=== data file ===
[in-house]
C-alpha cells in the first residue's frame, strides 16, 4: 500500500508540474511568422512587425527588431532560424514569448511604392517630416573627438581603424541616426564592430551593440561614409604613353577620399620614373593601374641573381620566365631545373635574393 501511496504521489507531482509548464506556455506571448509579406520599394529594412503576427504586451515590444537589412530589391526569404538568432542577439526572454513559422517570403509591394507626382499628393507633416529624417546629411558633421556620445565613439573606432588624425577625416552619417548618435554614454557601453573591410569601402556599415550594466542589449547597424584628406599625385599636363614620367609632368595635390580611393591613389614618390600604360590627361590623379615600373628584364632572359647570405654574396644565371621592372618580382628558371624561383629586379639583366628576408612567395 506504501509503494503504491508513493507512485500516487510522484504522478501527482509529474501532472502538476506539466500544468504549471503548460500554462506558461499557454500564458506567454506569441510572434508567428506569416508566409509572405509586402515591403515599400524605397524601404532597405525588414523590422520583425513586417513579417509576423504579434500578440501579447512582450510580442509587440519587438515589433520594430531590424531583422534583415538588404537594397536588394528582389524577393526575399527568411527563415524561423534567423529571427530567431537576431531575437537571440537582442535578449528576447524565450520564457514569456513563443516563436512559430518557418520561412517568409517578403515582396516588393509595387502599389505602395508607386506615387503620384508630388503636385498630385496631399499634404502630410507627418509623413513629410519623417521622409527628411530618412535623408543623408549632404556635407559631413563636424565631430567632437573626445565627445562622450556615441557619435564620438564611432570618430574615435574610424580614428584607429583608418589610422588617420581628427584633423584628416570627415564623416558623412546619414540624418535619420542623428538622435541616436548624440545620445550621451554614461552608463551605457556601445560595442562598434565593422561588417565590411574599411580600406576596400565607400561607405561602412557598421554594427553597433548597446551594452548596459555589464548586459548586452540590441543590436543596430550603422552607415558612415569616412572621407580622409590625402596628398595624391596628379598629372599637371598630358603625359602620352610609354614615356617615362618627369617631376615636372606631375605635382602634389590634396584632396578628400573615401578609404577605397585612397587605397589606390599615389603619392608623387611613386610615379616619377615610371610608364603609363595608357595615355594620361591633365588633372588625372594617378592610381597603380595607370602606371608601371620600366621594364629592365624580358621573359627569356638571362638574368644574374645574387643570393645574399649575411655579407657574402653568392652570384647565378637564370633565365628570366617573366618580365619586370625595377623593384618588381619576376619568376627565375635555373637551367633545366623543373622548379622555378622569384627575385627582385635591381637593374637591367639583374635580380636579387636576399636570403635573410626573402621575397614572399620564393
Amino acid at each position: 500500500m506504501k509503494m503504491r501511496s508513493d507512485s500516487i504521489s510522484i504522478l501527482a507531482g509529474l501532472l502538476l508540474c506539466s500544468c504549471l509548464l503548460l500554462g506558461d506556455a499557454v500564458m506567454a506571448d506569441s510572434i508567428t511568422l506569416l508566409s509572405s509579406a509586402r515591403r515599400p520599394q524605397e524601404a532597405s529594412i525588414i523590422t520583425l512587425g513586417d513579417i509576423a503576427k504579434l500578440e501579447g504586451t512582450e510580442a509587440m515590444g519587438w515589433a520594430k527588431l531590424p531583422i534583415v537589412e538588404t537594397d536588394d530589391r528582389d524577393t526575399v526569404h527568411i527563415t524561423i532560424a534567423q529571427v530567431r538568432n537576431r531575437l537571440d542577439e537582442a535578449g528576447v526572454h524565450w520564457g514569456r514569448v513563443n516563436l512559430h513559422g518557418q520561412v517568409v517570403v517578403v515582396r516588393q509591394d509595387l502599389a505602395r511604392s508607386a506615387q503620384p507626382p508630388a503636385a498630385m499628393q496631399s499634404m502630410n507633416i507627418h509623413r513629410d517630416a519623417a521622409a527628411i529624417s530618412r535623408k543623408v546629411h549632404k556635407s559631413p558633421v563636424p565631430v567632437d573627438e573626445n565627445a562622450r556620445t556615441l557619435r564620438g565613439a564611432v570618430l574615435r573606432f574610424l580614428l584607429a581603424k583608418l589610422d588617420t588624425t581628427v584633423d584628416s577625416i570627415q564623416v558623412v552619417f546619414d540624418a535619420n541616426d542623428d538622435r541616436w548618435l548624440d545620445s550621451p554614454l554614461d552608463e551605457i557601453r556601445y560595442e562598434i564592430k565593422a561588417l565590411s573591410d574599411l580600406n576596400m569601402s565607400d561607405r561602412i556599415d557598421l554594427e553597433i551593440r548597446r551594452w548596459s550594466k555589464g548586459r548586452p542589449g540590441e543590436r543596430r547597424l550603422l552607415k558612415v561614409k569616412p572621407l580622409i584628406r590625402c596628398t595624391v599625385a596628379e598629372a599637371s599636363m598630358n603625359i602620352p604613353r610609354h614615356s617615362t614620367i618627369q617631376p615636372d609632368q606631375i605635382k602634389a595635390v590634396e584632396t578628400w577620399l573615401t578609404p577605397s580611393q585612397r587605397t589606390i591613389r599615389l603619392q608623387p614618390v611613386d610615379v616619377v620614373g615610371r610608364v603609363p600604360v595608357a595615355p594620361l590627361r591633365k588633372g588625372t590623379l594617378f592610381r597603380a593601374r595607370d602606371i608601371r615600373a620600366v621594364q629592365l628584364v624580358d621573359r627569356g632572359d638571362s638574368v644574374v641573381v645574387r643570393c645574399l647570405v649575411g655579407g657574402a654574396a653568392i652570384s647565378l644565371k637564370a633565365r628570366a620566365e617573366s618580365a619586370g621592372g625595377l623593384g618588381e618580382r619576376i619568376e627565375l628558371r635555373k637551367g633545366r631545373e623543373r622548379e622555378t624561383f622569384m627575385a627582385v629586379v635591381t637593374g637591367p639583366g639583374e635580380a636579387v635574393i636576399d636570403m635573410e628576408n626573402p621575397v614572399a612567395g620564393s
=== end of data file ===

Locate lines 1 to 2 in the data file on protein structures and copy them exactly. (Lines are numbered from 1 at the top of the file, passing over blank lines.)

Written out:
[in-house]
C-alpha cells in the first residue's frame, strides 16, 4: 500500500508540474511568422512587425527588431532560424514569448511604392517630416573627438581603424541616426564592430551593440561614409604613353577620399620614373593601374641573381620566365631545373635574393 501511496504521489507531482509548464506556455506571448509579406520599394529594412503576427504586451515590444537589412530589391526569404538568432542577439526572454513559422517570403509591394507626382499628393507633416529624417546629411558633421556620445565613439573606432588624425577625416552619417548618435554614454557601453573591410569601402556599415550594466542589449547597424584628406599625385599636363614620367609632368595635390580611393591613389614618390600604360590627361590623379615600373628584364632572359647570405654574396644565371621592372618580382628558371624561383629586379639583366628576408612567395 506504501509503494503504491508513493507512485500516487510522484504522478501527482509529474501532472502538476506539466500544468504549471503548460500554462506558461499557454500564458506567454506569441510572434508567428506569416508566409509572405509586402515591403515599400524605397524601404532597405525588414523590422520583425513586417513579417509576423504579434500578440501579447512582450510580442509587440519587438515589433520594430531590424531583422534583415538588404537594397536588394528582389524577393526575399527568411527563415524561423534567423529571427530567431537576431531575437537571440537582442535578449528576447524565450520564457514569456513563443516563436512559430518557418520561412517568409517578403515582396516588393509595387502599389505602395508607386506615387503620384508630388503636385498630385496631399499634404502630410507627418509623413513629410519623417521622409527628411530618412535623408543623408549632404556635407559631413563636424565631430567632437573626445565627445562622450556615441557619435564620438564611432570618430574615435574610424580614428584607429583608418589610422588617420581628427584633423584628416570627415564623416558623412546619414540624418535619420542623428538622435541616436548624440545620445550621451554614461552608463551605457556601445560595442562598434565593422561588417565590411574599411580600406576596400565607400561607405561602412557598421554594427553597433548597446551594452548596459555589464548586459548586452540590441543590436543596430550603422552607415558612415569616412572621407580622409590625402596628398595624391596628379598629372599637371598630358603625359602620352610609354614615356617615362618627369617631376615636372606631375605635382602634389590634396584632396578628400573615401578609404577605397585612397587605397589606390599615389603619392608623387611613386610615379616619377615610371610608364603609363595608357595615355594620361591633365588633372588625372594617378592610381597603380595607370602606371608601371620600366621594364629592365624580358621573359627569356638571362638574368644574374645574387643570393645574399649575411655579407657574402653568392652570384647565378637564370633565365628570366617573366618580365619586370625595377623593384618588381619576376619568376627565375635555373637551367633545366623543373622548379622555378622569384627575385627582385635591381637593374637591367639583374635580380636579387636576399636570403635573410626573402621575397614572399620564393